Fertilizer is usually applied to blueberries in the spring when growth begins and immediately after harvest. The exception to this is when the fertilizer is injected into the irrigation system, in which case, it is done on a weekly basis during the growing season (except during harvest).
Blueberry plants are very sensitive to readily soluble fertilizers and excessive amounts can cause plant injury or death. Higher than recommended rates can be damaging causing brown necrotic leaf margins or pale yellow chlorosis of leaves and low vigor, particularly where too little water is applied. Do not concentrate fertilizer in a small area around plants. Do not use nitrate forms of fertilizer. Ammonium sulfate is the most often used nitrogen source. Ammonium nitrate and other nitrate containing fertilizers should be avoided because nitrate ions are very damaging to blueberries. blueberries also respond well to fertilizers containing urea, diammonium phosphate and slow release type nitrogen fertilizers. Urea nitrogen and organic forms, such as cottonseed meal, convert to ammonium, making them acceptable nitrogen fertilizer sources. Ammonium sulfate has an acidic reaction with the soil. Continual use of ammonium sulfate may reduce the soil pH below the desired range of 4.5 to 5.5. Urea nitrogen is less acid forming than ammonium sulfate. If the soil pH is below 5, the urea form of nitrogen is preferred. If the pH is above 5, ammonium sulfate can be used. There are several urea – ammonium sulfate blends with diammonium phosphate on the market today.
Mature plants, six years old or six feet tall, should be at the peak fertilization rate. If fertilizer is being applied with a spreader, try to place most of the material in the row area to reduce weed growth and maximize utilization of fertilizer by the blueberry plant. As a general recommendation, apply 30 lbs per acre of actual nitrogen in the spring as a complete fertilizer (214 pounds of 14-8-8 per acre or 300 lbs of 10-10-10 per acre) plus 30 lbs of actual nitrogen per acre after harvest as urea (66 pounds per acre) or ammonium sulfate (142 pounds per acre). If growth is excessive (more than 18 inches of new growth per year) reduce the amount of nitrogen to 30 pounds per year.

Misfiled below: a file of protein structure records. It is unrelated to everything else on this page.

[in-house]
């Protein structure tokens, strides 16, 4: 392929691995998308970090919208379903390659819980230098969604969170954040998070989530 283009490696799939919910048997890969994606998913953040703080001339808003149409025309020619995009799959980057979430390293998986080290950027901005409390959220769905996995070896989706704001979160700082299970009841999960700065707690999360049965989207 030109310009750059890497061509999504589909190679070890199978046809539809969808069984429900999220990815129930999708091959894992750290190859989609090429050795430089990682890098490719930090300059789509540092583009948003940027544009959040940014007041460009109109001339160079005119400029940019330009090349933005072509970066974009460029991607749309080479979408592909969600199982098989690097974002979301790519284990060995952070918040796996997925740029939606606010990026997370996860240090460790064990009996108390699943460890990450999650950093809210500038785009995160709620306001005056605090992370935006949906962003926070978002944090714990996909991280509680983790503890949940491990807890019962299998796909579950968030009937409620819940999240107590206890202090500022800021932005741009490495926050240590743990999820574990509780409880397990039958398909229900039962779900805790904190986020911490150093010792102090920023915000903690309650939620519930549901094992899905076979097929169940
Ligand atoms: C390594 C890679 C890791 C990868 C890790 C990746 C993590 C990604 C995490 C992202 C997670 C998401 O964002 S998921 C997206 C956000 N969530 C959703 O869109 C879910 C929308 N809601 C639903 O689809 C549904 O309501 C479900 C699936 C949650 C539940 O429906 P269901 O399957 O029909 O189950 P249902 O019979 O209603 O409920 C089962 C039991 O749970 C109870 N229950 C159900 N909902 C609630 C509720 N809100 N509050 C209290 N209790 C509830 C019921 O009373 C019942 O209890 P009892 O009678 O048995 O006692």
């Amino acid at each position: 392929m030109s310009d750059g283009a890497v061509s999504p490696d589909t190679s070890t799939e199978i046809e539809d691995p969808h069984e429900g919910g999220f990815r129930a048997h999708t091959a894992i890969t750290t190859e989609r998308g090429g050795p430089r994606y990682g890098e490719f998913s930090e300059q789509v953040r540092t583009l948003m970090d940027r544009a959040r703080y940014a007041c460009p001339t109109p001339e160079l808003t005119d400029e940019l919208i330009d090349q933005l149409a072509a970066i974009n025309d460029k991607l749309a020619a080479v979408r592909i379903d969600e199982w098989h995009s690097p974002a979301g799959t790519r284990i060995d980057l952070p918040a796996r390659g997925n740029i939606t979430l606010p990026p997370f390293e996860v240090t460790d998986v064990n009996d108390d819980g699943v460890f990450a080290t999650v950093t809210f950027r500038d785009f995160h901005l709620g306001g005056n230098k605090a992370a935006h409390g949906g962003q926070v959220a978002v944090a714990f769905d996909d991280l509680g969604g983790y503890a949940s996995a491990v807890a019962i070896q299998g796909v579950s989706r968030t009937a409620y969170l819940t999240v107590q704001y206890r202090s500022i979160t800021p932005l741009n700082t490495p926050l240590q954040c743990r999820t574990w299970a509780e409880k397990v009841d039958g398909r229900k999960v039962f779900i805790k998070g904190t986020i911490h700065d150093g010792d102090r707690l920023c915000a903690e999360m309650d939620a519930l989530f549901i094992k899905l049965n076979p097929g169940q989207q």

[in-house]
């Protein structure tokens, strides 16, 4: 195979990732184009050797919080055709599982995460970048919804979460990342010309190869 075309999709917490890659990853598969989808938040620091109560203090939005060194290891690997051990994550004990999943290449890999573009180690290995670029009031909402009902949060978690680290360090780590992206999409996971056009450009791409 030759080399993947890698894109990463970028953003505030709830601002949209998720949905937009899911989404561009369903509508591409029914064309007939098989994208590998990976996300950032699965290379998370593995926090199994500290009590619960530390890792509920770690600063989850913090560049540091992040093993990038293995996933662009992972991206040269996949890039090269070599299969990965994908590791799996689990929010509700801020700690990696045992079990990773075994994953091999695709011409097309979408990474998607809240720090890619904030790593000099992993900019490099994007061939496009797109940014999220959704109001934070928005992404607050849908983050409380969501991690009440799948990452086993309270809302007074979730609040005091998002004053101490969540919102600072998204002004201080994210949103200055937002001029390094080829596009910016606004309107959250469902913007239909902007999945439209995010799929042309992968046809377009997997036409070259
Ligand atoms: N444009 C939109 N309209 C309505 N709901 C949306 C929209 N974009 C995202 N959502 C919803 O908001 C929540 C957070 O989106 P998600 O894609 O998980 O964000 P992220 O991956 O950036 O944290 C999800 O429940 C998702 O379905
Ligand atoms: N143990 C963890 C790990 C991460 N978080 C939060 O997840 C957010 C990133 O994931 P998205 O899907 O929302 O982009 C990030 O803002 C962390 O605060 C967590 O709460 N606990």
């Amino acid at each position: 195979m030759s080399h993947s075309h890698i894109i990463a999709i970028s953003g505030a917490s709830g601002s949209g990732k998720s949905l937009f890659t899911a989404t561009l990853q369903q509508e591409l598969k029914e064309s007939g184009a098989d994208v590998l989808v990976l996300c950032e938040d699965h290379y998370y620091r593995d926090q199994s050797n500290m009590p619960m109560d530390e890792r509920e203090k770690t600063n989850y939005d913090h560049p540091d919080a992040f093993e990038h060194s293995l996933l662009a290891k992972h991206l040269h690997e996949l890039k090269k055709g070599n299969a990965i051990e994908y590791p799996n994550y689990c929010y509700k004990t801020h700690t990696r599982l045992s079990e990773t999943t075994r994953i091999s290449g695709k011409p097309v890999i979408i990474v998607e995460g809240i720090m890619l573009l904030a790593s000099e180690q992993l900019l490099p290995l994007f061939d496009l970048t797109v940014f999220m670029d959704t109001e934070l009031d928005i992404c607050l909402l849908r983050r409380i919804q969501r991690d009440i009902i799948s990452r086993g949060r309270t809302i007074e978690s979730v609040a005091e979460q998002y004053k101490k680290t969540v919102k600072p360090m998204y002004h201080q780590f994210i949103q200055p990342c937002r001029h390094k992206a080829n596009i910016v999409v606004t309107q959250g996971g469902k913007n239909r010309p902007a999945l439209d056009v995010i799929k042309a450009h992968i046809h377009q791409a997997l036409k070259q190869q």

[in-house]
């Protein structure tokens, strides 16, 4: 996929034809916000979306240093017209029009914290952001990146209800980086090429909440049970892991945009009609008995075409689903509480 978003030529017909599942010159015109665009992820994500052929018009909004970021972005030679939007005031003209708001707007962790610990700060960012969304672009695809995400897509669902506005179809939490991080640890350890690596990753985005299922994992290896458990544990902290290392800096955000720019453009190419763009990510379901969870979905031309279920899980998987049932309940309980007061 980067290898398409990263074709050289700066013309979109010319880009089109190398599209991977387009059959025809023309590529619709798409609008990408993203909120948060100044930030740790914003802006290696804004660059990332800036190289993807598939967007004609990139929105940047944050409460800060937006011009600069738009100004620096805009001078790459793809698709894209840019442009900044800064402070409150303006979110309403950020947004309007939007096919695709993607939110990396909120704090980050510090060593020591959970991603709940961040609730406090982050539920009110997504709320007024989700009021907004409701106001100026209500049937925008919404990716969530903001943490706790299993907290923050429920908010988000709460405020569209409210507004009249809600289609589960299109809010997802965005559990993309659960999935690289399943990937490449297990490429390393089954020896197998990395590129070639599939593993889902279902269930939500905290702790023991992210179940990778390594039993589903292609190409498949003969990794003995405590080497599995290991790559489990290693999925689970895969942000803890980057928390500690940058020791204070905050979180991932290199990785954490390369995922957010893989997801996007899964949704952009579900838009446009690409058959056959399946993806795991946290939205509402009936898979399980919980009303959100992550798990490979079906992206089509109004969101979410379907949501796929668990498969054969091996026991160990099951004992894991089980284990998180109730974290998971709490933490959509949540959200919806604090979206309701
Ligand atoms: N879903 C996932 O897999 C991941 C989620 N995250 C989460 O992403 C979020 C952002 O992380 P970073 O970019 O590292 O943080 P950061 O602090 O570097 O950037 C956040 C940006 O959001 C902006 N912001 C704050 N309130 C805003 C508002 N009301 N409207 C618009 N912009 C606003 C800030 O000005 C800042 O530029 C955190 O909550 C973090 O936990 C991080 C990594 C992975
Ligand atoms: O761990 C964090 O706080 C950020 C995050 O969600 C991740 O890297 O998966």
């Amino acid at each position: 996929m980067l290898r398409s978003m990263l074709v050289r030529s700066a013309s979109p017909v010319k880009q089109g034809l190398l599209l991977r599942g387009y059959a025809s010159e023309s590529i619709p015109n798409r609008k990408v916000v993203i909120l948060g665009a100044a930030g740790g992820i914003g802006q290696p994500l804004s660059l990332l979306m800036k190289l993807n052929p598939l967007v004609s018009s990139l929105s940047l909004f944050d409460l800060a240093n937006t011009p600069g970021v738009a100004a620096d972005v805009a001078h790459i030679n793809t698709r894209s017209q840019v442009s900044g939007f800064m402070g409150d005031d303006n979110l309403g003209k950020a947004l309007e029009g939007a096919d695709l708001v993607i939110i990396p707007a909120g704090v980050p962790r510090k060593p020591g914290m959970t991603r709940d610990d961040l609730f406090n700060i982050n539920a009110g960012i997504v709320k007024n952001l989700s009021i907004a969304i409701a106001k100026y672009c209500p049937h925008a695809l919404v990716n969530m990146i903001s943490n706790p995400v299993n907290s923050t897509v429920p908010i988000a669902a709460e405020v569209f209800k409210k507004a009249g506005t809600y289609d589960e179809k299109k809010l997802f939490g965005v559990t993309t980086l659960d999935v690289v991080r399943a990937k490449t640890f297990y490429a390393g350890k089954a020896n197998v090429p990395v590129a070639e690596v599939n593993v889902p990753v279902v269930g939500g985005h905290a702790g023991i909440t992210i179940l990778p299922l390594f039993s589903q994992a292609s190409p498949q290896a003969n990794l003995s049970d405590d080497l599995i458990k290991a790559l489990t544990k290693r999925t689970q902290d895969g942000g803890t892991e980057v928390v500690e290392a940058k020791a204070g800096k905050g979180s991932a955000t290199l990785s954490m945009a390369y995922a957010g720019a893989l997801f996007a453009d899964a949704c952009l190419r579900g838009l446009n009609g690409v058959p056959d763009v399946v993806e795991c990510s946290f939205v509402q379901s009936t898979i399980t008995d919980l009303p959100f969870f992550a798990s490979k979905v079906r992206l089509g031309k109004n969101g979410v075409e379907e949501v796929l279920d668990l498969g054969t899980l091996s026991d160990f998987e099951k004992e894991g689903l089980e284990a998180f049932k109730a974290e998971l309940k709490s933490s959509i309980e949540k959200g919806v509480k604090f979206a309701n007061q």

See the Blueberry Fertilization Table for a program for fertilizing blueberries at various stages of maturity.
Fertilizer may be applied in liquid form through the irrigation system rather than surface applying dry granular material. Fertigation is the term used to describe applying liquid fertilizer.
There are some advantages to fertigation. Fertilizer is more efficiently used, it may be applied weekly in small amounts so that it is more available when the plant needs it, application cost is considerably less and nutrients more quickly reach the root zone in a soluble form.
There are also some disadvantages, including:
- Irregular growth and possible damage to plants if the irrigation system is not working properly.
- Specialized equipment must be added to the irrigation system.
- Soluble fertilizer is relatively more expensive than granular fertilizer.
It is important that the irrigation system functions properly and all plants are receiving the same amount of water. If water distribution is erratic, some plants may be under fertilized while other plants may receive more than is needed. On sloping ground the use of pressure compensating emitters is necessary to insure that plants in the low areas do not receive more water than those on the higher ground.